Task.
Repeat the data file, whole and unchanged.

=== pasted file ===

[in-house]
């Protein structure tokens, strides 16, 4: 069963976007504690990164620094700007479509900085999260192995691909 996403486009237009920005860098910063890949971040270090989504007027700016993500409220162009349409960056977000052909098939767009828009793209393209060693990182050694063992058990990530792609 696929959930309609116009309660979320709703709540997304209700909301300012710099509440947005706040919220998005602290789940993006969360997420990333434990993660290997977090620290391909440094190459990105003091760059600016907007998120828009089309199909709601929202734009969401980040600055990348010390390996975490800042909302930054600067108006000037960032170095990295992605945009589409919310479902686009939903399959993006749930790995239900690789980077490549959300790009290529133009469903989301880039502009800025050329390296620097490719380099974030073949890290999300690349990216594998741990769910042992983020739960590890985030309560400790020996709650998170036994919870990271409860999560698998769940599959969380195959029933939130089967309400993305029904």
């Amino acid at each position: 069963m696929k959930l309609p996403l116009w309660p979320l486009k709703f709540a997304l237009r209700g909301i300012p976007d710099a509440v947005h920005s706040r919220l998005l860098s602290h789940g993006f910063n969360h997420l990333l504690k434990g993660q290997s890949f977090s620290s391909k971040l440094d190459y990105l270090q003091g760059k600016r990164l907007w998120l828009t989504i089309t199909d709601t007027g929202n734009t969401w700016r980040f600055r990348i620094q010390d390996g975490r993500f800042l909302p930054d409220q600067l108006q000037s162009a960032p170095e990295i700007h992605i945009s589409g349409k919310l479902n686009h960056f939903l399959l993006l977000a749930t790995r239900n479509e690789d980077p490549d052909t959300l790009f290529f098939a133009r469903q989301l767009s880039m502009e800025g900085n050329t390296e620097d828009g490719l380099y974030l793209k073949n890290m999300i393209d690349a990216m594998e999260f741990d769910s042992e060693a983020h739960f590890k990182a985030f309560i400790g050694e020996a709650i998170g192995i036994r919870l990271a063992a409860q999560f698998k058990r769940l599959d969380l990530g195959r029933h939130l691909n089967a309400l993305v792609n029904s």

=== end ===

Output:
[in-house]
């Protein structure tokens, strides 16, 4: 069963976007504690990164620094700007479509900085999260192995691909 996403486009237009920005860098910063890949971040270090989504007027700016993500409220162009349409960056977000052909098939767009828009793209393209060693990182050694063992058990990530792609 696929959930309609116009309660979320709703709540997304209700909301300012710099509440947005706040919220998005602290789940993006969360997420990333434990993660290997977090620290391909440094190459990105003091760059600016907007998120828009089309199909709601929202734009969401980040600055990348010390390996975490800042909302930054600067108006000037960032170095990295992605945009589409919310479902686009939903399959993006749930790995239900690789980077490549959300790009290529133009469903989301880039502009800025050329390296620097490719380099974030073949890290999300690349990216594998741990769910042992983020739960590890985030309560400790020996709650998170036994919870990271409860999560698998769940599959969380195959029933939130089967309400993305029904």
């Amino acid at each position: 069963m696929k959930l309609p996403l116009w309660p979320l486009k709703f709540a997304l237009r209700g909301i300012p976007d710099a509440v947005h920005s706040r919220l998005l860098s602290h789940g993006f910063n969360h997420l990333l504690k434990g993660q290997s890949f977090s620290s391909k971040l440094d190459y990105l270090q003091g760059k600016r990164l907007w998120l828009t989504i089309t199909d709601t007027g929202n734009t969401w700016r980040f600055r990348i620094q010390d390996g975490r993500f800042l909302p930054d409220q600067l108006q000037s162009a960032p170095e990295i700007h992605i945009s589409g349409k919310l479902n686009h960056f939903l399959l993006l977000a749930t790995r239900n479509e690789d980077p490549d052909t959300l790009f290529f098939a133009r469903q989301l767009s880039m502009e800025g900085n050329t390296e620097d828009g490719l380099y974030l793209k073949n890290m999300i393209d690349a990216m594998e999260f741990d769910s042992e060693a983020h739960f590890k990182a985030f309560i400790g050694e020996a709650i998170g192995i036994r919870l990271a063992a409860q999560f698998k058990r769940l599959d969380l990530g195959r029933h939130l691909n089967a309400l993305v792609n029904s």